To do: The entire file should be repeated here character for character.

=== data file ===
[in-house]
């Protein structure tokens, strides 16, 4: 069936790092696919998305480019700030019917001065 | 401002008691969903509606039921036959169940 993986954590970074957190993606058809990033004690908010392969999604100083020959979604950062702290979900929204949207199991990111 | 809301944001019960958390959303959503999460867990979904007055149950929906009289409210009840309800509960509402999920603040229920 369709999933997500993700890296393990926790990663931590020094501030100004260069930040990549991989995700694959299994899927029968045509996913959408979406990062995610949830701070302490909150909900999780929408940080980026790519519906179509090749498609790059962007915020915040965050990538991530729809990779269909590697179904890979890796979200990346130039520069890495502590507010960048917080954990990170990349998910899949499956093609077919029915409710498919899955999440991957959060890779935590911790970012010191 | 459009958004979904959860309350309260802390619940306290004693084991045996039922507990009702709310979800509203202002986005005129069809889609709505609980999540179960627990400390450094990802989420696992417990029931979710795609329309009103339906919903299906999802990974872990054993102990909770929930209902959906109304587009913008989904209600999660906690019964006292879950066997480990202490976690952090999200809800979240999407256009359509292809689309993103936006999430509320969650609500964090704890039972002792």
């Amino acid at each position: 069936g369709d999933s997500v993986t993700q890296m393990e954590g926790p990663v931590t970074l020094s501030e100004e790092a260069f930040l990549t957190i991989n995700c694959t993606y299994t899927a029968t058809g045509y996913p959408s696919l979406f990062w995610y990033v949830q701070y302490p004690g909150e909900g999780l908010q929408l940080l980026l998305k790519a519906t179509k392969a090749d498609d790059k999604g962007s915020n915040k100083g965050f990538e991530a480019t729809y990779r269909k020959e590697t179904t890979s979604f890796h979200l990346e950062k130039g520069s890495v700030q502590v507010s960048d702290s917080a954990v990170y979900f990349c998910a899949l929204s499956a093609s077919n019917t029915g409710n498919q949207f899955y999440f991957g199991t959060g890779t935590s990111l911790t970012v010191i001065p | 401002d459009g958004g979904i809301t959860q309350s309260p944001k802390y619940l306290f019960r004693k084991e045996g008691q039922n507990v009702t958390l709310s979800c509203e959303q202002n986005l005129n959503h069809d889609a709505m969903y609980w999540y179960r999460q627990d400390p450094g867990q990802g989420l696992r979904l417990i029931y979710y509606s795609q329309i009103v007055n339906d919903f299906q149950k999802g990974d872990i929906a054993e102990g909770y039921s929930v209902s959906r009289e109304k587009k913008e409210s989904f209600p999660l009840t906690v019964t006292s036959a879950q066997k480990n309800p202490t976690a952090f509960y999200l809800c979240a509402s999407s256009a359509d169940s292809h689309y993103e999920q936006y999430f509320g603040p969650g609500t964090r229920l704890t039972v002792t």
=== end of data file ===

[in-house]
């Protein structure tokens, strides 16, 4: 069936790092696919998305480019700030019917001065 | 401002008691969903509606039921036959169940 993986954590970074957190993606058809990033004690908010392969999604100083020959979604950062702290979900929204949207199991990111 | 809301944001019960958390959303959503999460867990979904007055149950929906009289409210009840309800509960509402999920603040229920 369709999933997500993700890296393990926790990663931590020094501030100004260069930040990549991989995700694959299994899927029968045509996913959408979406990062995610949830701070302490909150909900999780929408940080980026790519519906179509090749498609790059962007915020915040965050990538991530729809990779269909590697179904890979890796979200990346130039520069890495502590507010960048917080954990990170990349998910899949499956093609077919029915409710498919899955999440991957959060890779935590911790970012010191 | 459009958004979904959860309350309260802390619940306290004693084991045996039922507990009702709310979800509203202002986005005129069809889609709505609980999540179960627990400390450094990802989420696992417990029931979710795609329309009103339906919903299906999802990974872990054993102990909770929930209902959906109304587009913008989904209600999660906690019964006292879950066997480990202490976690952090999200809800979240999407256009359509292809689309993103936006999430509320969650609500964090704890039972002792």
């Amino acid at each position: 069936g369709d999933s997500v993986t993700q890296m393990e954590g926790p990663v931590t970074l020094s501030e100004e790092a260069f930040l990549t957190i991989n995700c694959t993606y299994t899927a029968t058809g045509y996913p959408s696919l979406f990062w995610y990033v949830q701070y302490p004690g909150e909900g999780l908010q929408l940080l980026l998305k790519a519906t179509k392969a090749d498609d790059k999604g962007s915020n915040k100083g965050f990538e991530a480019t729809y990779r269909k020959e590697t179904t890979s979604f890796h979200l990346e950062k130039g520069s890495v700030q502590v507010s960048d702290s917080a954990v990170y979900f990349c998910a899949l929204s499956a093609s077919n019917t029915g409710n498919q949207f899955y999440f991957g199991t959060g890779t935590s990111l911790t970012v010191i001065p | 401002d459009g958004g979904i809301t959860q309350s309260p944001k802390y619940l306290f019960r004693k084991e045996g008691q039922n507990v009702t958390l709310s979800c509203e959303q202002n986005l005129n959503h069809d889609a709505m969903y609980w999540y179960r999460q627990d400390p450094g867990q990802g989420l696992r979904l417990i029931y979710y509606s795609q329309i009103v007055n339906d919903f299906q149950k999802g990974d872990i929906a054993e102990g909770y039921s929930v209902s959906r009289e109304k587009k913008e409210s989904f209600p999660l009840t906690v019964t006292s036959a879950q066997k480990n309800p202490t976690a952090f509960y999200l809800c979240a509402s999407s256009a359509d169940s292809h689309y993103e999920q936006y999430f509320g603040p969650g609500t964090r229920l704890t039972v002792t």